|North-Central Section (44th Annual) and South-Central Section (44th Annual) Joint Meeting (11–13 April 2010)|
|Paper No. 9-12|
|Presentation Time: 11:15 AM-11:30 AM|
CONODONTS AND OTHER FOSSILS FROM CORES IN THE RESURGE BRECCIA AT THE WEAUBLEAU IMPACT STRUCTURE, ST. CLAIR COUNTY, MISSOURI
MILLER, James F., Geography, Geology, and Planning, Missouri State University, Springfield, MO 65897, firstname.lastname@example.org, THOMPSON, Thomas L., Missouri Department of Natural Resources, Division of Geology and Land Survey, Rolla, MO 65402, and ETHINGTON, Raymond L., Geological Sciences Department, University of Missouri, 101 Geological Sciences Bldg, Columbia, MO 65211|
The Weaubleau Structure (~5 miles in diameter) is an impact structure in west-central Missouri that displays several kinds of breccia. Carbonate resurge breccia, exposed in road cuts and a quarry, has abundant lithoclasts (chert, clay mudstone, limestone, dolomite) and bioclasts (conodonts, crinoid columnals and plates, blastoids, brachiopods, corals). Conodonts and intact crinoid and blastoid calyxes from breccia outcrops plus brachiopods, bryozoa, and trilobites from overlying chert residuum indicate a time of impact near the Osagean-Meramecian boundary. The Missouri Department of Transportation drilled five 2-inch-diameter cores into the breccia; the deepest core, 318 ft, is near the center of the structure. The resurge breccia is not bedded, and abundant clasts are like those found on outcrop. A burrowed sandstone clast 5.75 in long occurs 300 ft deep in the core. Intervals of coarse- and fine-grained breccia appear to be randomly arranged vertically, and some intervals appear to be thin, graded turbidites that record slumps from the sides of the impact crater. Above the breccia is 55 ft of chert residuum and Pennsylvanian gray shale. The core was split, and 1-ft samples collected at 20-ft intervals were dissolved to recover conodonts. Most samples were productive, and Early Ordovician and Early and Middle Mississippian (Kinderhookian, Osagean) conodonts occur at random levels in the core. Taxa include many in breccia outcrops. Early Ordovician taxa are those known in the Jefferson City-Cotter Dolomite, including Colaptoconus quadraplicatus. Mississippian genera include Gnathodus (G. texanus is the most common conodont), Hindeodus, Polygnathus, Pseudopolygnathus, Siphonodella, and Taphrognathus. Two conodont elements, probably from the Upper Devonian Chattanooga Shale, were obtained in outcrop breccia samples, but the core yielded no Devonian fossils. Silicified crinoid stems and plates occur at the bottom and at several other levels in the core; probably these were derived from unconsolidated Burlington Limestone sediment. Faunas and clasts suggest that resurge and turbidity currents combined loose bottom sediments and fallback clasts to produce a heterogeneous breccia that has a mixed-age fauna. The base of the gray shale produced two typical Pennsylvanian pectiniform conodont elements.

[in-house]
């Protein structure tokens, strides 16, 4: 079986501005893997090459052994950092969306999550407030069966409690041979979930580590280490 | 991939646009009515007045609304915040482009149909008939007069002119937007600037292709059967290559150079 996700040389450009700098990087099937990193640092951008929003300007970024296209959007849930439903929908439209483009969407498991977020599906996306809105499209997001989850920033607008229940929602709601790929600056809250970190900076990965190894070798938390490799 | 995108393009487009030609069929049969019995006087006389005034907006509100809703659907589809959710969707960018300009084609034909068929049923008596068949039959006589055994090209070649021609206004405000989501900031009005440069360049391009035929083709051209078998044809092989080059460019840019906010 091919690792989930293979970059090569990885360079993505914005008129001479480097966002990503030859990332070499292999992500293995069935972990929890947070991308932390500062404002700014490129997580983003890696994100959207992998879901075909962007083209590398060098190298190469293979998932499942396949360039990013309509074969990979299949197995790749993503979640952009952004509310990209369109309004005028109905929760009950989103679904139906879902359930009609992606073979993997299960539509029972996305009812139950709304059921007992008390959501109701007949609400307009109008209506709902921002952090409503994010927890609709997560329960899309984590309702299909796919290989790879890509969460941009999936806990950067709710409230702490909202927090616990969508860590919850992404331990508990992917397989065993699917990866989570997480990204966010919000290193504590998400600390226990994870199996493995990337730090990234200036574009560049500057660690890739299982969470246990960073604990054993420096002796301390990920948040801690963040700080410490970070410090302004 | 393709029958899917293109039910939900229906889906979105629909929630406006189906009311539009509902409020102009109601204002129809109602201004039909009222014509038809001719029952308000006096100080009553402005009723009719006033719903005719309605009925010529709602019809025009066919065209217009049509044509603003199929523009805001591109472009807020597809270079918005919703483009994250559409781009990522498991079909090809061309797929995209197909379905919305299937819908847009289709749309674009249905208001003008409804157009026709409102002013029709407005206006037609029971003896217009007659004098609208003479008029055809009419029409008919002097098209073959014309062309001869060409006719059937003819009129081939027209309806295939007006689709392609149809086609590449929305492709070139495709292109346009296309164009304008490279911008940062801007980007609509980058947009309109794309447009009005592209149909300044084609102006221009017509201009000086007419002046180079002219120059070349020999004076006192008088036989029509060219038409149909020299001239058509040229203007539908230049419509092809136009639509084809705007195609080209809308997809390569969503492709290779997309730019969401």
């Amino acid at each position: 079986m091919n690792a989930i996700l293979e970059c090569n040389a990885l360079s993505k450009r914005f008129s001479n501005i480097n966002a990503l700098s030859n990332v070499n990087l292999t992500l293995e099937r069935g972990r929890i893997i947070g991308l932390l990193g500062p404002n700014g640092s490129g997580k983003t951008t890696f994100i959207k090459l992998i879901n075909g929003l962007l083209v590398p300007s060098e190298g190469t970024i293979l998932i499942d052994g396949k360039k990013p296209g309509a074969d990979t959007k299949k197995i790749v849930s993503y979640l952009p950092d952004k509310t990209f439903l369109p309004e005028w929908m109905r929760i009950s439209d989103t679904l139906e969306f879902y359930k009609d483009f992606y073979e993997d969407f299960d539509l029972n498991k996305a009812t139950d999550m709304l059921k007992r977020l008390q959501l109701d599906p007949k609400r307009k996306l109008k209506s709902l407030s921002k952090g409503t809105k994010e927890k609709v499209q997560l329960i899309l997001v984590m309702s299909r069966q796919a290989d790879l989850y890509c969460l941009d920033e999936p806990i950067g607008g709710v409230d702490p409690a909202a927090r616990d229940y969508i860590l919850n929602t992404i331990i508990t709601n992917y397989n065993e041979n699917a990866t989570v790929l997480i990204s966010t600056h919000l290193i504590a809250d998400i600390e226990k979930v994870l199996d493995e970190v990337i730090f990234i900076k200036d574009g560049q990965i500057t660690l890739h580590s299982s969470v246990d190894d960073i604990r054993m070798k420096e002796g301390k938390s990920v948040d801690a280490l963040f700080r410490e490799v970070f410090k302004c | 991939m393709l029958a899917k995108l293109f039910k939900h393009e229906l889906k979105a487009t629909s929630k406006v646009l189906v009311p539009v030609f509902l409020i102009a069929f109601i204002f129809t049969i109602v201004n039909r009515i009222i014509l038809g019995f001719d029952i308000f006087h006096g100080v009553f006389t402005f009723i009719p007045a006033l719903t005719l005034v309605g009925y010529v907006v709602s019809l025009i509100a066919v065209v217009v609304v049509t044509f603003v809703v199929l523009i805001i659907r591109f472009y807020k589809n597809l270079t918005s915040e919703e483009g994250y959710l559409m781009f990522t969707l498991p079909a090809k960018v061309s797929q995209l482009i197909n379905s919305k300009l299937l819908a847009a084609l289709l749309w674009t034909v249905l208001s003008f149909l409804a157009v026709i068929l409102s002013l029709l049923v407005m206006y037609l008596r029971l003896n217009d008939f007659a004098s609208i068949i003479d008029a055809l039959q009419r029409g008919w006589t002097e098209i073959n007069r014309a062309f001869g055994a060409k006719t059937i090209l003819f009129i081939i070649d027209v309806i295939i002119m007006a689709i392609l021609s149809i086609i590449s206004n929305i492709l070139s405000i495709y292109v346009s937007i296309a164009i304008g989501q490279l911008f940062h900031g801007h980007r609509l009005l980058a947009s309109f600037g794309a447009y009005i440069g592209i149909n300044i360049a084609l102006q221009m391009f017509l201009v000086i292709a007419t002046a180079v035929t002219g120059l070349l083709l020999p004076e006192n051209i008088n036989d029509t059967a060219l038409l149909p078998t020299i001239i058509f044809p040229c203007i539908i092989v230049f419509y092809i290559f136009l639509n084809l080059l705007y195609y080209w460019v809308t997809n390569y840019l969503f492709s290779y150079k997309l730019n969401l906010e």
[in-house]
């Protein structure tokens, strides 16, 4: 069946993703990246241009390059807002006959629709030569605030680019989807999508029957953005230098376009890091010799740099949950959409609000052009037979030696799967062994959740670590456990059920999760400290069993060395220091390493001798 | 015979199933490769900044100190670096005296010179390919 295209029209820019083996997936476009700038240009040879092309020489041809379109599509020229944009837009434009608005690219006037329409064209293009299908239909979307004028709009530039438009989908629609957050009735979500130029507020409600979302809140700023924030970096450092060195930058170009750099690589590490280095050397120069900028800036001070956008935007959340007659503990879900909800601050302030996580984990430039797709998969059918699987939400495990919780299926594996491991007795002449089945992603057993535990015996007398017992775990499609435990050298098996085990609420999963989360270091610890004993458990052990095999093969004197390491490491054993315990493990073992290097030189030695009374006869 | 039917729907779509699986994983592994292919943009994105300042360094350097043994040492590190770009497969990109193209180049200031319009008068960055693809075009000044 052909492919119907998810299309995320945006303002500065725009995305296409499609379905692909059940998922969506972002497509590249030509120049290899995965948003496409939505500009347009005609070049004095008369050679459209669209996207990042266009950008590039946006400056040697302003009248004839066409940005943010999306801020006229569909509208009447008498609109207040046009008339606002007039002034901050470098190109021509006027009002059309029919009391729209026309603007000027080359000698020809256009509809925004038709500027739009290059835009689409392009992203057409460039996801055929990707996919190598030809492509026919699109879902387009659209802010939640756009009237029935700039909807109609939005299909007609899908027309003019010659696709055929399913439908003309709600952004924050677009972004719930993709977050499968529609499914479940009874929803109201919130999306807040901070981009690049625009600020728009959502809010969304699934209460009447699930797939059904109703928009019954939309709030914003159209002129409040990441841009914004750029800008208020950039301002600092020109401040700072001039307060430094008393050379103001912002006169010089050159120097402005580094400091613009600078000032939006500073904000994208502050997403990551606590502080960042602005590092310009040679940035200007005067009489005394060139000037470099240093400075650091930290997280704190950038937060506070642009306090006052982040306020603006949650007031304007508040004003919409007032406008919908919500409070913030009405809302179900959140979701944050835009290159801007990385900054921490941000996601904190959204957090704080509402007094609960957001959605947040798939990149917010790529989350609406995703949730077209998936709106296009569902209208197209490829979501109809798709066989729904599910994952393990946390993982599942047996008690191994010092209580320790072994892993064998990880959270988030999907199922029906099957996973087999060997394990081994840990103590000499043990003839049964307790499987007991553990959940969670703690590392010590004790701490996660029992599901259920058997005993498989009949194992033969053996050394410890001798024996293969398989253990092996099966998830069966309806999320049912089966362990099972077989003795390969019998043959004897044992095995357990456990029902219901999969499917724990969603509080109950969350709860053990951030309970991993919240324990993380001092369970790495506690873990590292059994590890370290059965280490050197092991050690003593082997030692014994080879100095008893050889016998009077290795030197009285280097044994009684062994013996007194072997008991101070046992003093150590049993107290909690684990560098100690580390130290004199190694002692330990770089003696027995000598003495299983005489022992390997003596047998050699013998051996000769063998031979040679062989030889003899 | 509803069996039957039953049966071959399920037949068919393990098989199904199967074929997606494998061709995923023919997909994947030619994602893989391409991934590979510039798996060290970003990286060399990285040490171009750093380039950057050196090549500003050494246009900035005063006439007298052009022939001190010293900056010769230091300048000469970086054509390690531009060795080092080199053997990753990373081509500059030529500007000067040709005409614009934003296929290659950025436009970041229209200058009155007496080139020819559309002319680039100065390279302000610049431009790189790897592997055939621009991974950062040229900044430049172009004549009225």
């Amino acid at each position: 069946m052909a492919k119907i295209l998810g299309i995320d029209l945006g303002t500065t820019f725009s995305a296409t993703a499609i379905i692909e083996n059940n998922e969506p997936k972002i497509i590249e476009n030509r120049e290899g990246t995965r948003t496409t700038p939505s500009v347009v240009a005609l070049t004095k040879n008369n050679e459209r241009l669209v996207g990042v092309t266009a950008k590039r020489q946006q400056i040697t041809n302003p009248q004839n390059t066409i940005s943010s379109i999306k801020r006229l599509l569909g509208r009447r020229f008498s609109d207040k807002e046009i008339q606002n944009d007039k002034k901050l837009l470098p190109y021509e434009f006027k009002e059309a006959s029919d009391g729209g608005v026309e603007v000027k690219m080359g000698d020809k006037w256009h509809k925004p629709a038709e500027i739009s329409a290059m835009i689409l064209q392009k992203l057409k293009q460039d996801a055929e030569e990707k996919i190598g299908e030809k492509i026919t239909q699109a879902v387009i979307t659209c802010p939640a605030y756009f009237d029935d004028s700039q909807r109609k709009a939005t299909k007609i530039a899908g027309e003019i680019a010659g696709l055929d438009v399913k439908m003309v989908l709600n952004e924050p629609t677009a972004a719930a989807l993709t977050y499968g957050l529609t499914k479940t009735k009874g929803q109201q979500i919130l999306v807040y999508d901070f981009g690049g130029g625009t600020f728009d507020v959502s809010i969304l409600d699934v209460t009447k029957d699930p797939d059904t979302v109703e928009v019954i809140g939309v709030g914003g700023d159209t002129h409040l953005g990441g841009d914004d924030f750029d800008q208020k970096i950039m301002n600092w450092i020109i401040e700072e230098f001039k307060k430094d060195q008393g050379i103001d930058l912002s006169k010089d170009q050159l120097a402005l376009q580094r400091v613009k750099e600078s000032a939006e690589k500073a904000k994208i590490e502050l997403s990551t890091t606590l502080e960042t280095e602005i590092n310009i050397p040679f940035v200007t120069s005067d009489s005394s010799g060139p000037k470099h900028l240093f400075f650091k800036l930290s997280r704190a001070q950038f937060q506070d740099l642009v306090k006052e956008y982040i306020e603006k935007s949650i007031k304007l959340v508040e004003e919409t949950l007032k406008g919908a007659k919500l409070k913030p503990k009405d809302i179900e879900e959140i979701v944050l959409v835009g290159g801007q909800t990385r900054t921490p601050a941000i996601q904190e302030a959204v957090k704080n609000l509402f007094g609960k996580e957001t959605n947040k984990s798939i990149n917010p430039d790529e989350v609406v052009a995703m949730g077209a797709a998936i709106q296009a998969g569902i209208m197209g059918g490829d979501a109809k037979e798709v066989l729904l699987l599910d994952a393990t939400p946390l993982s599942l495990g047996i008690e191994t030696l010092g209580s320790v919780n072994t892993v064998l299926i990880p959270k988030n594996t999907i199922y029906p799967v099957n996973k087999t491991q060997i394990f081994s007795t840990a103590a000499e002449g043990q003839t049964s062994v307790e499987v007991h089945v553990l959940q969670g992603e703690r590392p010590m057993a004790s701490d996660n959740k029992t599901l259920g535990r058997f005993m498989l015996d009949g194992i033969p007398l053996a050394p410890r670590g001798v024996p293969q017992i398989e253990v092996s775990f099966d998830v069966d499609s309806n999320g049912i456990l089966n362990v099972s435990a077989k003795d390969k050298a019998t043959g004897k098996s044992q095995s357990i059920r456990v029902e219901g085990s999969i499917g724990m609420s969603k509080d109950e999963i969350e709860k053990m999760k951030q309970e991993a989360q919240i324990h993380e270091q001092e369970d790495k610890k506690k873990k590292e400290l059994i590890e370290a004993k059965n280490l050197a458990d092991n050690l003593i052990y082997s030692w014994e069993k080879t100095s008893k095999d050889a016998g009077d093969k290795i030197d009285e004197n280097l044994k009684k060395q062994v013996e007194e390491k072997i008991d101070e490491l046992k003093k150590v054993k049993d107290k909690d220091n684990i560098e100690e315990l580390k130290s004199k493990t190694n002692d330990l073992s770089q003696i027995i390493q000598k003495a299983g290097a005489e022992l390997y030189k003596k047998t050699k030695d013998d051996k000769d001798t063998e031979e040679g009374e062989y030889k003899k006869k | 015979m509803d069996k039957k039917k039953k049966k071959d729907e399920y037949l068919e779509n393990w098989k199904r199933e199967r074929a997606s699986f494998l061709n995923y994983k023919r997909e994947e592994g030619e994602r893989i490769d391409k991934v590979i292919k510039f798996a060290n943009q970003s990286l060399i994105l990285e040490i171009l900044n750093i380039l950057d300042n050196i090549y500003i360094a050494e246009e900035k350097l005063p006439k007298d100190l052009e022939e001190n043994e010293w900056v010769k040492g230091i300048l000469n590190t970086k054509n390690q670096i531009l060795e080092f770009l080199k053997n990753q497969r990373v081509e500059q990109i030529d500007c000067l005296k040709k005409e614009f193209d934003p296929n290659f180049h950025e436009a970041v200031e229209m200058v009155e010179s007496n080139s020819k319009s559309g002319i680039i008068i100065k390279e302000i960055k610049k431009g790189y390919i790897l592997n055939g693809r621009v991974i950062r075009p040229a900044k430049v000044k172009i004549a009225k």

North-Central Section (44th Annual) and South-Central Section (44th Annual) Joint Meeting (11–13 April 2010)
General Information for this Meeting
|Session No. 9|
Current Conodont Research I: A Pander Society Session in Honor of Raymond Ethington, Tom Thompson, and Jim Miller
Branson Convention Center: Short Creek 3 & 4
8:00 AM-12:00 PM, Monday, 12 April 2010
Geological Society of America Abstracts with Programs, Vol. 42, No. 2, p. 50
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